Please save my husband

    As the health of blogger Raif Badawi worsens in prison, his wife urges EU governments to put pressure on the Saudi Arabian royal family to allow her husband to join his family in Canada
    Birthplace of Arab Spring in turmoil as angry Tunisians stage massive sit-in over lack of development

    They shall not be moved: jobless protesters bring Tunisia to a halt

    A former North African boom town is wasting away while its unemployed citizens stick steadfastly to their sit-in
    David Hasselhoff's new show 'Hoff the Record': What's it like working with a superstar?

    Hanging with the Hoff

    Working with David Hasselhoff on his new TV series was an education for Ella Smith
    Can Dubai's Design District 'hipster village' attract the right type of goatee-wearing individualist?

    Hipsters of Arabia

    Can Dubai’s ‘creative village’ attract the right type of goatee-wearing individualist?
    The cult of Roger Federer: What is it that inspires such obsessive devotion?

    The cult of Roger Federer

    What is it that inspires such obsessive devotion?
    Kuala Lumpur's street food: Not a 'scene', more a way of life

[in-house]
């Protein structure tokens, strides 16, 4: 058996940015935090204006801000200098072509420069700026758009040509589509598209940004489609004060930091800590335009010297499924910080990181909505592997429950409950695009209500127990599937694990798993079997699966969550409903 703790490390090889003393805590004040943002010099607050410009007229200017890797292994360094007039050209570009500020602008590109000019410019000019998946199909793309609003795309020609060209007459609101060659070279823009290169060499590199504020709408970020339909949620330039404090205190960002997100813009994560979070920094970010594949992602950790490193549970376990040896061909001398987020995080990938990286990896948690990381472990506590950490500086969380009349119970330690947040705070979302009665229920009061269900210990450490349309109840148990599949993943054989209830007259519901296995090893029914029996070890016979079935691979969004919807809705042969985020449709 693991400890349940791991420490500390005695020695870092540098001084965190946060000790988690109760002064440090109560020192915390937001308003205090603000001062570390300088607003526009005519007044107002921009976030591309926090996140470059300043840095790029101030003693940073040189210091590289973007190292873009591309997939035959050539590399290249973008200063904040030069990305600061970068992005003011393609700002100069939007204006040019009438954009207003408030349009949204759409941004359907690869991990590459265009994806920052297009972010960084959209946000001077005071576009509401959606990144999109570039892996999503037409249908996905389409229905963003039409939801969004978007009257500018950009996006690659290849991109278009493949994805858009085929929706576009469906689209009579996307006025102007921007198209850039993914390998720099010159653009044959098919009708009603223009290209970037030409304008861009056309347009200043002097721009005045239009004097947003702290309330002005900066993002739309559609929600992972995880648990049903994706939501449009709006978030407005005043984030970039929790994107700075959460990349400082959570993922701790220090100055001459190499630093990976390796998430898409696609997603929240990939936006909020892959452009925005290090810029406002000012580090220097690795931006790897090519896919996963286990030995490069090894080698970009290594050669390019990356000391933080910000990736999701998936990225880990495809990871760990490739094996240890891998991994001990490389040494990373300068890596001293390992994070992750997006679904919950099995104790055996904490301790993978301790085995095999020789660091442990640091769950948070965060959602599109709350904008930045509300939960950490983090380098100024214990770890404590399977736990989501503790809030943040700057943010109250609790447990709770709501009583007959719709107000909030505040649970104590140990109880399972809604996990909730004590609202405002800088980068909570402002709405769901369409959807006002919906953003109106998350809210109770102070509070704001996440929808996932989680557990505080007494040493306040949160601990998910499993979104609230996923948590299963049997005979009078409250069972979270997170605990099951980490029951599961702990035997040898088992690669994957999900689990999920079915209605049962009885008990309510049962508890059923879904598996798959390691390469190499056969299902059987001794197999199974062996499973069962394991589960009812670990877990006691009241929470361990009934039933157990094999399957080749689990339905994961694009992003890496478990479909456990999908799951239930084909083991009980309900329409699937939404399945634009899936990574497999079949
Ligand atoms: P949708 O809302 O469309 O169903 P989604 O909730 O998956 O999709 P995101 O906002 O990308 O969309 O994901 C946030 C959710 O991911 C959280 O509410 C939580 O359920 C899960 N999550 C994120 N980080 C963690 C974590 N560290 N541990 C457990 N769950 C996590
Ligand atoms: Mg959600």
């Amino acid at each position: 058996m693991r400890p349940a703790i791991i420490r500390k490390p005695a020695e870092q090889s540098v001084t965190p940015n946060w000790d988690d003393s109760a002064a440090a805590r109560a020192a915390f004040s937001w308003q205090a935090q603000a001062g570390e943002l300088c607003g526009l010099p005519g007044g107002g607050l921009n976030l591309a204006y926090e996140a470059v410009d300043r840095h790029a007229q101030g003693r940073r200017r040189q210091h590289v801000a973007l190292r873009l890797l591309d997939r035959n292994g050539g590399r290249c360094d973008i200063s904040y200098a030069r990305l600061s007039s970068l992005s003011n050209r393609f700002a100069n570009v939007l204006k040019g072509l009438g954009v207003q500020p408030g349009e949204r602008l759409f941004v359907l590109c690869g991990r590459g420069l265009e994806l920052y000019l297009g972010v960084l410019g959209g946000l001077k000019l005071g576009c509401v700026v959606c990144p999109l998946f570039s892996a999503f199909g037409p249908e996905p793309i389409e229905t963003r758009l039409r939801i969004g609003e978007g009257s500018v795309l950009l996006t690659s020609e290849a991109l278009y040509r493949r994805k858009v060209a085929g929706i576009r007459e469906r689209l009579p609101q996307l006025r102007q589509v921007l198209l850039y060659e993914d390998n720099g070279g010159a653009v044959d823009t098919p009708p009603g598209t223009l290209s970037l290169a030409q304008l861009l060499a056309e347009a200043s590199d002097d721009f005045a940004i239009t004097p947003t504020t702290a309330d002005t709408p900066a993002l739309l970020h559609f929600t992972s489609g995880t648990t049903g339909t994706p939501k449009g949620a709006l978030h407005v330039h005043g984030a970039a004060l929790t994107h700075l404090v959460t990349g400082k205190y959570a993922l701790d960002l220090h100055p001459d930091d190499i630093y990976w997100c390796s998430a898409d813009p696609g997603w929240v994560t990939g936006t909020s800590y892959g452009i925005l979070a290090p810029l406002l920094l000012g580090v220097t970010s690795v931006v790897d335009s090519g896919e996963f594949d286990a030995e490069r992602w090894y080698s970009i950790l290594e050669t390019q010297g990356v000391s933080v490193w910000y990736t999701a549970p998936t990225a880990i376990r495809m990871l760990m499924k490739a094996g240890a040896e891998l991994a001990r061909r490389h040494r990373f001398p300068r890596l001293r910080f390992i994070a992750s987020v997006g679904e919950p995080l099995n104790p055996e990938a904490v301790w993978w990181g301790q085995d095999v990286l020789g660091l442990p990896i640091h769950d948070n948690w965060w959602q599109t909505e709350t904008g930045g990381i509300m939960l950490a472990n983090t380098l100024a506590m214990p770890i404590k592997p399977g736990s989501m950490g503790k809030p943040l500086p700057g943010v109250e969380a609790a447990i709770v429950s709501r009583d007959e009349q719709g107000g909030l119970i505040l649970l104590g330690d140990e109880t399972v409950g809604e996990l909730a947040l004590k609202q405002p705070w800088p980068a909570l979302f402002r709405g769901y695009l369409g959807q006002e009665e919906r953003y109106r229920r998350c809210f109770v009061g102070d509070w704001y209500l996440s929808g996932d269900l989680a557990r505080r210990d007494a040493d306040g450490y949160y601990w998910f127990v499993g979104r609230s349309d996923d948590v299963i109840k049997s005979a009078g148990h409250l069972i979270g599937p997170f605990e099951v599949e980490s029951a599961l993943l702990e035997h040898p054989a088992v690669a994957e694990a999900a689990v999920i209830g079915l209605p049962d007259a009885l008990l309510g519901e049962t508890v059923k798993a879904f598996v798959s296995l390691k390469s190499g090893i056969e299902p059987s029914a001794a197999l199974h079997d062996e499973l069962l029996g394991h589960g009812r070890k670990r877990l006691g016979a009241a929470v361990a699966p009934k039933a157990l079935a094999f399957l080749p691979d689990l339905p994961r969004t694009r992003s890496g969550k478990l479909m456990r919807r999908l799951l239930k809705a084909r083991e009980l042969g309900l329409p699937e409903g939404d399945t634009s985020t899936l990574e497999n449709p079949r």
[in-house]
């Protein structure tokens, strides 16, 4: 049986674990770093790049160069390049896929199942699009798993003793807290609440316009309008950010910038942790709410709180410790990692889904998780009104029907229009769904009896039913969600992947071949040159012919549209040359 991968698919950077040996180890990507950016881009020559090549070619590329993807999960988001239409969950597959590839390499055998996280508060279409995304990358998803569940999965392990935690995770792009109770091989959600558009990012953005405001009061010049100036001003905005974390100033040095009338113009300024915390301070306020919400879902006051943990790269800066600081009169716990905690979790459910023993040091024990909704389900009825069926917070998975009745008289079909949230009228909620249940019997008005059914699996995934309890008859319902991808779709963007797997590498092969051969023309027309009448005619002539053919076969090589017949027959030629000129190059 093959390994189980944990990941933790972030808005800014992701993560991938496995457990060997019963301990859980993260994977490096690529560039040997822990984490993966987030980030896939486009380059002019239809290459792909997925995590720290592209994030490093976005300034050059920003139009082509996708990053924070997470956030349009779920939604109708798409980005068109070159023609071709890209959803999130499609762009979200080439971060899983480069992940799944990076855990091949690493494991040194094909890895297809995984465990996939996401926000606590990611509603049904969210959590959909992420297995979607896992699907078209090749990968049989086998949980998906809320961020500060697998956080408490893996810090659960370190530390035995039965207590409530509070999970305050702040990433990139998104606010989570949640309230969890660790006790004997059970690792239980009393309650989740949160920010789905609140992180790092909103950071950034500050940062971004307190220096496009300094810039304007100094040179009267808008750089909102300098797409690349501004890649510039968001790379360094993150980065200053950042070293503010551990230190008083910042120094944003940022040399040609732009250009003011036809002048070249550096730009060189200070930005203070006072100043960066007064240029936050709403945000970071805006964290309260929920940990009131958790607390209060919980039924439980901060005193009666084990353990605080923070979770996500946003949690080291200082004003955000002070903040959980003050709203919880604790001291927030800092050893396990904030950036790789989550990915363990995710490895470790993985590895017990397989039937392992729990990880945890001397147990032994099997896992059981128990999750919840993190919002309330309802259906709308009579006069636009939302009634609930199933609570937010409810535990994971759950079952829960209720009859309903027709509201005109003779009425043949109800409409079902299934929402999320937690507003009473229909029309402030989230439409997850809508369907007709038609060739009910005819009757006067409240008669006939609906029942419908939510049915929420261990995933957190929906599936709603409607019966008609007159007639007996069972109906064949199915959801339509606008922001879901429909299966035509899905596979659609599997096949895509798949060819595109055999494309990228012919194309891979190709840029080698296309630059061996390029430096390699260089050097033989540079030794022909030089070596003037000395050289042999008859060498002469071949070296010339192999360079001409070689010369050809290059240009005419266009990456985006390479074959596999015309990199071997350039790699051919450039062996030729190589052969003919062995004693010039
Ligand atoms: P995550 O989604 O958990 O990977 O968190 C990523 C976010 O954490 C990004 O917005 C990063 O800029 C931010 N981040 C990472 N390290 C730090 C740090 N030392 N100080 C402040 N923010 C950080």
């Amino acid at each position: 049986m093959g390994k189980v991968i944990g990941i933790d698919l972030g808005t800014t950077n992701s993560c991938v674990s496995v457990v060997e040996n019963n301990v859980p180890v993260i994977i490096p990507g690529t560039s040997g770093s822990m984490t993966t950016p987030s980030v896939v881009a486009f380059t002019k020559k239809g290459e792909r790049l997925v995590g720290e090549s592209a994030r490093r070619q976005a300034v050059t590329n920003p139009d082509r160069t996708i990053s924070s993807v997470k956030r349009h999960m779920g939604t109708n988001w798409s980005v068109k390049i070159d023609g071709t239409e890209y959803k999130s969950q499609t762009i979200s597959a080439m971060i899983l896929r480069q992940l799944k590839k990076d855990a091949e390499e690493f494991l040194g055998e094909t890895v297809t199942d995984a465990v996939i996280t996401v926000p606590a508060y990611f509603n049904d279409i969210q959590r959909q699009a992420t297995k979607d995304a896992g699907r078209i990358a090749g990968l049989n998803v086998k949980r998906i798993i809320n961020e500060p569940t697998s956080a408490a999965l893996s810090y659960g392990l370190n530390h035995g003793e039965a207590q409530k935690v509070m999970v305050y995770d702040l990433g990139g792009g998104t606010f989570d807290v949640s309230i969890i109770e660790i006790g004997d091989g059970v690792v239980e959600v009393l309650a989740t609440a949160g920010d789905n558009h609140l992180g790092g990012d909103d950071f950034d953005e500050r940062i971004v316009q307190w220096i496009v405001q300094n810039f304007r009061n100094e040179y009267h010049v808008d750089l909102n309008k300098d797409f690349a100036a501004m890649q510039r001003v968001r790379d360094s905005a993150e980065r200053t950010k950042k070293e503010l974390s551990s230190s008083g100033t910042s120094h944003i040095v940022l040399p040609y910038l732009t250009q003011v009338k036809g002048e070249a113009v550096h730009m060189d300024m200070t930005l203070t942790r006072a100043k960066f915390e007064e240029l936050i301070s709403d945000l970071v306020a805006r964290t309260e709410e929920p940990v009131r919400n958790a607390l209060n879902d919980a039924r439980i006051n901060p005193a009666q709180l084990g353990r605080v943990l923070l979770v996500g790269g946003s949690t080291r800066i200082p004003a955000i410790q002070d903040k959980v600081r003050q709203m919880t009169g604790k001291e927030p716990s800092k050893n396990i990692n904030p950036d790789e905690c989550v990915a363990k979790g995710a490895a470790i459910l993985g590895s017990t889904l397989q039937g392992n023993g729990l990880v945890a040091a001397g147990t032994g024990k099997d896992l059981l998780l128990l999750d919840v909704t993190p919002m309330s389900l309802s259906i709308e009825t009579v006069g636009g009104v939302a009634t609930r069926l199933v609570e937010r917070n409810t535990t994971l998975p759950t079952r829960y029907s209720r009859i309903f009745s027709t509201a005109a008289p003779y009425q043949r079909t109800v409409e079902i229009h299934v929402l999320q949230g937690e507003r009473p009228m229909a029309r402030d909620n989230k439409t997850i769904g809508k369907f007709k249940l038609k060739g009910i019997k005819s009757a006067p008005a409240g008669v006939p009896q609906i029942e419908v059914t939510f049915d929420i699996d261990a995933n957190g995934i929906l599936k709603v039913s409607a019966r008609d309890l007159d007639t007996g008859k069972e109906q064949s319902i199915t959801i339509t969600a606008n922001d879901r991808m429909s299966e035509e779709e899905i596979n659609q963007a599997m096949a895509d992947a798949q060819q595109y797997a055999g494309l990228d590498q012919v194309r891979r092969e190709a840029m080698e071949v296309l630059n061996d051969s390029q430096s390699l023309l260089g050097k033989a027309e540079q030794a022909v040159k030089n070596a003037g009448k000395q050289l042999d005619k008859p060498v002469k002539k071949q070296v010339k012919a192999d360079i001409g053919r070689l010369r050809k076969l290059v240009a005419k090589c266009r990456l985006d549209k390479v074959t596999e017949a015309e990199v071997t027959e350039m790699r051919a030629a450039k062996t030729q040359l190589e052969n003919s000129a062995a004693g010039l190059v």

Malaysian munchies

    With new flights, the amazing street food of Kuala Lumpur just got more accessible
    10 best festival beauty

    Mud guards: 10 best festival beauty

    Whether you're off to the Isle of Wight, Glastonbury or a local music event, we've found the products to help you
    Unai Emery’s passion for winning and eye for a bargain keep Seville centre stage in Europe

    A Different League

    Unai Emery’s passion for winning and eye for a bargain keep Seville centre stage in Europe, says Pete Jenson
    Amir Khan and James DeGale’s remarkable Olympic performances were just the start of an extraordinary journey - Steve Bunce

    Steve Bunce on Boxing

    Amir Khan and James DeGale’s remarkable Olympic performances were just the start of an extraordinary journey
    Abuse - and the hell that came afterwards

    Abuse - and the hell that follows

    James Rhodes on the extraordinary legal battle to publish his memoir
    Why we need a 'tranquility map' of England, according to campaigners

    It's oh so quiet!

    The case for a 'tranquility map' of England
    'Timeless fashion': It may be a paradox, but the industry loves it

    'Timeless fashion'

    It may be a paradox, but the industry loves it
    If the West needs a bridge to the 'moderates' inside Isis, maybe we could have done with Osama bin Laden staying alive after all

    Could have done with Osama bin Laden staying alive?

    Robert Fisk on the Fountainheads of World Evil in 2011 - and 2015
    New exhibition celebrates the evolution of swimwear

    Evolution of swimwear

    From bathing dresses in the twenties to modern bikinis
    Sun, sex and an anthropological study: One British academic's summer of hell in Magaluf

    Sun, sex and an anthropological study

    One academic’s summer of hell in Magaluf